The Best Director award was taken by Nitesh Tiwari for Dangal, India’s highest grossing Indian film ever, also listed as the highest grossing Indian film of all time in China.
Rahul Bose collected the Equality in Cinema Award for Poorna, a biographical adventure film based on a 13- year-old who struggled past structural and systemic inequalities to scale Mount Everest. 
Director Nitesh Tiwari and Bahubali producer Shobhu Yarlagadda received the Telstra People Choice Award for their respective films. The latter is the highest grossing Indian multilingual film of all time.
Australian filmmaker Garth Davis took the Diversity Award for Lion, his much-acclaimed Australian film on an Indian subject.
Konkona Sen Sharma, who rules the parallel cinema scene in India, won the best actress accolade for her portrayal of Shireen, one of the protagonists in Lipstick Under My Burkha. Sen’s directorial debut movie Death In The Gunj was also screened later at the film festival.
Special mention was made for Rajkumar Rao for his compelling performance in the survival drama film Trapped. Rao lived on a coffee-and-carrot diet for 16 days in preparation for his challenging role as a young man locked in an uninhabited room without food, water or electricity.
The immensely talented Rao said he was thrilled with his first ever international award. So was Sushant Singh Rajput who received the Best Actor award for his portrayal of former Indian cricket captain MS Dhoni, in M.S.Dhoni: The Untold Story.

Sushant was one of the dancers from Shiamak Davar’s dance troupe that performed at the 2006 Commonwealth Games held in Australia. From a background dancer to an award winner in the Indian Film Festival 2017, his has been an incredible journey.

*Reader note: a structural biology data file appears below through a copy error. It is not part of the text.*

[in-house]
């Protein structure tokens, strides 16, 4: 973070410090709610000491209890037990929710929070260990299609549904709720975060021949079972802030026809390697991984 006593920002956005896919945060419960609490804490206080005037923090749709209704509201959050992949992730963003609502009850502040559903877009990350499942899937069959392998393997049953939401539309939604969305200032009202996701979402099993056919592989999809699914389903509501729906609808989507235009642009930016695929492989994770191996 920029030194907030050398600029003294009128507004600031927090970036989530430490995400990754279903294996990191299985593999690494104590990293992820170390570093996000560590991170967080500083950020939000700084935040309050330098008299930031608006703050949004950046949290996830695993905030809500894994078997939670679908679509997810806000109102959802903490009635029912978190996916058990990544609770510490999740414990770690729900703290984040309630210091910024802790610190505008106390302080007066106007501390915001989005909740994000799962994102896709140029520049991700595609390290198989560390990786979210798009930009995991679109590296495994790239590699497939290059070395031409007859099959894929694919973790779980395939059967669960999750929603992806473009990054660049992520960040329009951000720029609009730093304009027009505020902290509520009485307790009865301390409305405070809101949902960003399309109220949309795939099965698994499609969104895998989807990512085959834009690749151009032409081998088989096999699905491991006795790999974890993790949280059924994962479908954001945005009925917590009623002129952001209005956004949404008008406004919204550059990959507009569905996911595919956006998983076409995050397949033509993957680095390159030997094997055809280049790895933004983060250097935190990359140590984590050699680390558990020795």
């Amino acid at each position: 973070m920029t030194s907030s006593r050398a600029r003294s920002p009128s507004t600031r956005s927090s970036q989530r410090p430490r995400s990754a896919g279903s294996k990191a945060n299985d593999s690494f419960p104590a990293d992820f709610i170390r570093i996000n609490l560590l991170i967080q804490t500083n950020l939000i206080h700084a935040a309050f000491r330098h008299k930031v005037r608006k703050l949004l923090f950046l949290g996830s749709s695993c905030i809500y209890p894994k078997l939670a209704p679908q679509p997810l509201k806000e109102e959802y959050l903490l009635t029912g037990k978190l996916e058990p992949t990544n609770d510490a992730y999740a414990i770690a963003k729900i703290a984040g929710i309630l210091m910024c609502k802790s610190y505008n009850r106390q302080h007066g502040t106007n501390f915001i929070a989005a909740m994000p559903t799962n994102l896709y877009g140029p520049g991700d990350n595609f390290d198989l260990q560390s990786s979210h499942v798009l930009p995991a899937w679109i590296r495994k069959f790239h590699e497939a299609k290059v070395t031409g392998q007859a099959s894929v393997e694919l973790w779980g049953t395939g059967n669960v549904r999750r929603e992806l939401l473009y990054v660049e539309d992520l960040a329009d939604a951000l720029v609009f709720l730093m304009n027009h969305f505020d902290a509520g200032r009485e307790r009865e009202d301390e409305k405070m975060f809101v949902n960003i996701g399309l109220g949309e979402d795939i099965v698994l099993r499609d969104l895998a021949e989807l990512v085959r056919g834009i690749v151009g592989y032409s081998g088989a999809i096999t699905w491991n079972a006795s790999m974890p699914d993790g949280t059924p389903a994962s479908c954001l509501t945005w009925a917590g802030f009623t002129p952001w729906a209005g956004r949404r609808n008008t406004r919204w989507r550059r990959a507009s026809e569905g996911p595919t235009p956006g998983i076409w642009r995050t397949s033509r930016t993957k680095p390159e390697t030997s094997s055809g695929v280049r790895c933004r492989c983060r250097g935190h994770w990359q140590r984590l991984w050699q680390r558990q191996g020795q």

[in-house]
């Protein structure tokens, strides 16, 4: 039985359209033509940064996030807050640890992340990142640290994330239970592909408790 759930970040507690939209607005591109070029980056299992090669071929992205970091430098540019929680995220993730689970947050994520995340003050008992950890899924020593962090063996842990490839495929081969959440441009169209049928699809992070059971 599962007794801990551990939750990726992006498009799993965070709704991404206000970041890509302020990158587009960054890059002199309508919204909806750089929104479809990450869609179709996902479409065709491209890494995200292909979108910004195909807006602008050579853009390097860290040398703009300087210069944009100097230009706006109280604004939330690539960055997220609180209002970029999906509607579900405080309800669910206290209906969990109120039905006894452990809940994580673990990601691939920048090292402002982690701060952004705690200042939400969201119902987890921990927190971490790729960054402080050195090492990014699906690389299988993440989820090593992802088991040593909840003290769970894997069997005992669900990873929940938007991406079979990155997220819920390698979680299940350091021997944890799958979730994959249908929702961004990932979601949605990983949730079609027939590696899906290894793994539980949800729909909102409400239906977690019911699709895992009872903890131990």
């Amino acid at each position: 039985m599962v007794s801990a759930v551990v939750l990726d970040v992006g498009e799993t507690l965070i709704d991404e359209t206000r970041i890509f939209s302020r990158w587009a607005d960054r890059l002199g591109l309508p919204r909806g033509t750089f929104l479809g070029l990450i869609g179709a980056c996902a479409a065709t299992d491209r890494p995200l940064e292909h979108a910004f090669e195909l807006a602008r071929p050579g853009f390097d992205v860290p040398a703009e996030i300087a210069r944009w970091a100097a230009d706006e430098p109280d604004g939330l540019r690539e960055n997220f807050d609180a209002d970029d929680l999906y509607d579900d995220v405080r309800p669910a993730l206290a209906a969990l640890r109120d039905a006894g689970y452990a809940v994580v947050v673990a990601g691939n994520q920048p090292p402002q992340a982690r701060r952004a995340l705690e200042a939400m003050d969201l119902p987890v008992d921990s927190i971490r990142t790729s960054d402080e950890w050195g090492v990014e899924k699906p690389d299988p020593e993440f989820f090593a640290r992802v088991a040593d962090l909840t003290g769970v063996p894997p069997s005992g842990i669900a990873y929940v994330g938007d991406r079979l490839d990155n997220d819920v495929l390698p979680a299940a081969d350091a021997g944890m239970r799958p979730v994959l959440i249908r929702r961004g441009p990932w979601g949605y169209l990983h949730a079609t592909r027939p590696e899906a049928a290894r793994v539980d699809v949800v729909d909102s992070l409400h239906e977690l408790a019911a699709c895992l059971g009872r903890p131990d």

“My mom said life is a story that you tell yourself and I hope my story is worth telling,” said Sushant as he collected his award.  
Shoojit Sircar deservedly took the Best Film award for Pink, an Indian courtroom social drama for his story of women who don’t subscribe to societal standards of culture and morality. 
Just as we thought we had seen the lot there was more.
The Leadership in Cinema award went to Karan Johar, Indian film director, producer, screenwriter, costume designer, actor and television show host. 
Sporting a different look with nerdy glasses, formal jacket and funky shoes, Karan took to stage styled by Nikita Jaisinghani. In his brief acceptance speech, he let the audience know he was in Melbourne as a guest of IFFM and, with trademark wit, added that he was attending it for free.

Simi Garewal, Indian actress and TV show host, was generously effusive with her introductions of both Karan Johar and the beautiful Aishwarya Rai Bachchan. She invited Ash on stage, calling her, among other things, a legend.
Looking stunning in black and gold, Aishwarya thanked Simi for her introduction but gently disagreed. “I do not think I am a legend and have a lot to achieve before I even come close,” she said, as she received the Excellence in Global Cinema Award for her contribution to cinema.